Wednesday, June 20, 2018

What Would the Founding Fathers Think of America Today?

       This question has been asked numerous times over many decades, with the disclaimer that, by definition, all of them (George Washington, Alexander Hamilton, Thomas Jefferson, John Adams, Benjamin Franklin, James Madison and the others) would be stunned by the advances in technology which have transformed society. More fundamentally, the question should focus on three key areas: 1) how the government functions, 2) the rights and personal freedoms of citizens and 3) the overall well being of people in general, along with the safety and security of the nation. On these topics, many historians would expect a wide variance of opinion from this group.

       On the issue of how well the government functions in America today, all of the Founding Fathers would be disappointed seeing how one political party faces off against another, often causing near paralysis in Washington. George Washington never officially belonged to a political party, even though many historians have labeled him a Federalist. In his Farewell Address written in September 1796, Washington warned the nation of the dangers that could arise when political groups fought against each other and geographic or sectional factions tried to gain advantage over people in other regions. 

       Political parties as we know them today didn't exist until Thomas Jefferson ran for President in the year 1800- and we've had them ever since. Jefferson and every President after him has belonged to a political party- and they are here to stay, whether we like them or not. Parties are not the problem; bickering among politicians which avoids resolving serious issues IS the real problem. As the Father of the Constitution, James Madison would likely be surprised at the myriad of laws, regulations and procedures now on the books, at least some of which appear counterproductive and even self-defeating. Seeing the ongoing paralysis of government, Madison, along with Hamilton and the others might strongly support revamping the U.S. House and Senate rules and procedures, as well as nullifying many laws in existence which they would question regarding efficiency and operations of government so as to allow real, practical solutions to problems.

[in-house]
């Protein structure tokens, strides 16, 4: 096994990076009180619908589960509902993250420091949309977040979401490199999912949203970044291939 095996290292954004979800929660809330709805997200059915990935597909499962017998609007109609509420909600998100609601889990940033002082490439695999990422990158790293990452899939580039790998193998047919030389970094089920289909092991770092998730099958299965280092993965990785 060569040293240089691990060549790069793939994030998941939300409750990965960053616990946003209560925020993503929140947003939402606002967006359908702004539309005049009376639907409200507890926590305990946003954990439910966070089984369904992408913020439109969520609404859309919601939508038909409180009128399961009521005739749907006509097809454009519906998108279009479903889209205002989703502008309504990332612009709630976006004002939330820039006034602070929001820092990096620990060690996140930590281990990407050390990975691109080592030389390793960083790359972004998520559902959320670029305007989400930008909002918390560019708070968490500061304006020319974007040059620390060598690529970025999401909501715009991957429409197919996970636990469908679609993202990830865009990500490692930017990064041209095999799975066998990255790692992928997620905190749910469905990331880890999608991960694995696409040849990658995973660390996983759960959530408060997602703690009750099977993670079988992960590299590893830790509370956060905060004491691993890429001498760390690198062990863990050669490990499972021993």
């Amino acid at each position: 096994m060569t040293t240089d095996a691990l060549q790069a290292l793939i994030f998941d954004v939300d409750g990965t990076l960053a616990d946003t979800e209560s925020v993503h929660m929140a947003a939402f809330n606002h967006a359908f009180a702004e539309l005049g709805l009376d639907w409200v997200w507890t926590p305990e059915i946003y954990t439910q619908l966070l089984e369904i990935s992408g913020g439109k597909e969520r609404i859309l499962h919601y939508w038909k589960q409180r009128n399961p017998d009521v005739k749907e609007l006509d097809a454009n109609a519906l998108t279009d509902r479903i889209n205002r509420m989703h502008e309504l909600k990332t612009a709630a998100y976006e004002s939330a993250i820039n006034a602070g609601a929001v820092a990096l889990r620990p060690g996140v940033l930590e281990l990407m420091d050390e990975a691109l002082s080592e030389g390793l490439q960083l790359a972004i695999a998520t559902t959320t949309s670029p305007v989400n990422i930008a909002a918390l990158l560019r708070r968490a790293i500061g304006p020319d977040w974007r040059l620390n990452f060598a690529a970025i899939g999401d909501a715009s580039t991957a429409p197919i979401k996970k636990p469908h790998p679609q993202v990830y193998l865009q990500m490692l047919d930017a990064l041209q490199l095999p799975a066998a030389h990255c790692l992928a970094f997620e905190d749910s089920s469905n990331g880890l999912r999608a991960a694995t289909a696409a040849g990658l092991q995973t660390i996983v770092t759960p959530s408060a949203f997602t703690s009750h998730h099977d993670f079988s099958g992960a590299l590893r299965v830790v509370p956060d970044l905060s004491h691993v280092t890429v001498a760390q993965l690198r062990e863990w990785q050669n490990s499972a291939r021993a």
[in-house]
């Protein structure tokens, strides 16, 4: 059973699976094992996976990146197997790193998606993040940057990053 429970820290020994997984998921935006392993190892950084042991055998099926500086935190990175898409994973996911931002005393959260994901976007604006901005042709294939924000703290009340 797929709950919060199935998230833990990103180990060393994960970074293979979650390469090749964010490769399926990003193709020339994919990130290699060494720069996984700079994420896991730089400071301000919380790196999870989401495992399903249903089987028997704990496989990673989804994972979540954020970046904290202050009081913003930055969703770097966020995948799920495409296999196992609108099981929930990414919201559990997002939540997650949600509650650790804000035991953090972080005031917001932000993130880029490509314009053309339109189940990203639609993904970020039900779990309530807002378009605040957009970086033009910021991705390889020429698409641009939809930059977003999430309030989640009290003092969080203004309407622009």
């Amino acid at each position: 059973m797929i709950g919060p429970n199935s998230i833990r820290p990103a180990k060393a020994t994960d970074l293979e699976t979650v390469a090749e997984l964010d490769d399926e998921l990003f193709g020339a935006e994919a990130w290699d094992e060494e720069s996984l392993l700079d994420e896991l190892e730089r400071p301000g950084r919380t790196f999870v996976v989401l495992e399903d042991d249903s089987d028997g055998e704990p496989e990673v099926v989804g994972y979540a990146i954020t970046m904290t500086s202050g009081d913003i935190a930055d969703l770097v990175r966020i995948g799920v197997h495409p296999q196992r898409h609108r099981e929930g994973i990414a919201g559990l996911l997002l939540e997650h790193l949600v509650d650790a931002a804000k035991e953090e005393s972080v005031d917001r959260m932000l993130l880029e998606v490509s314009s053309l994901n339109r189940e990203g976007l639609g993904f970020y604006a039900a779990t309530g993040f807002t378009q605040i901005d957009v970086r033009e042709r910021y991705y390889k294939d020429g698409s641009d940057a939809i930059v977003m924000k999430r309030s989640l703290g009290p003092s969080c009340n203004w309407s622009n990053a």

Regarding the rights and personal freedoms of citizens, Thomas Jefferson and Alexander Hamilton might actually agree- that today's government has far too strong an influence on the daily activities of all Americans. From personal choices regarding their own health- the most important issue for all people- to laws and regulations on business, the environment and other areas, most of the Founders would likely be appalled at how much the government today does to influence the lives of every American. Personal liberty to them was paramount; they founded a new nation on the concept. In today's world, they would all act aggressively to change the way government interacts with and guides the actions of people. 

       With respect to the overall well being of the average citizen, the Founders would all be impressed that today, in the year 2018, the majority of Americans are reasonably healthy, enjoy decent housing, education available to all and a variety of conveniences which make their lives much easier than the conditions which existed 240 years ago. Regarding the safety and security of the nation, Washington would perhaps be the most dismayed to learn that the country he presided over is now facing numerous threats- from terrorism, to rampant crime in certain regions and the tidal wave of illegal immigration. Hamilton would be thrilled that the economic, banking and securities systems he put in place have made America the most successful and powerful nation in the world, while Jefferson and Madison would question the influence of wealthy businessmen and corporations in general. Adams, Franklin and the others would question just how strong and safe a nation can be if it cannot protect against nuclear weapons or maintain the integrity of its borders.

       Perhaps all the Founding Fathers would agree on one point: the framework they put in place more than two centuries ago is still working, despite its many flaws. For that, they would all be ecstatic- and quite proud...

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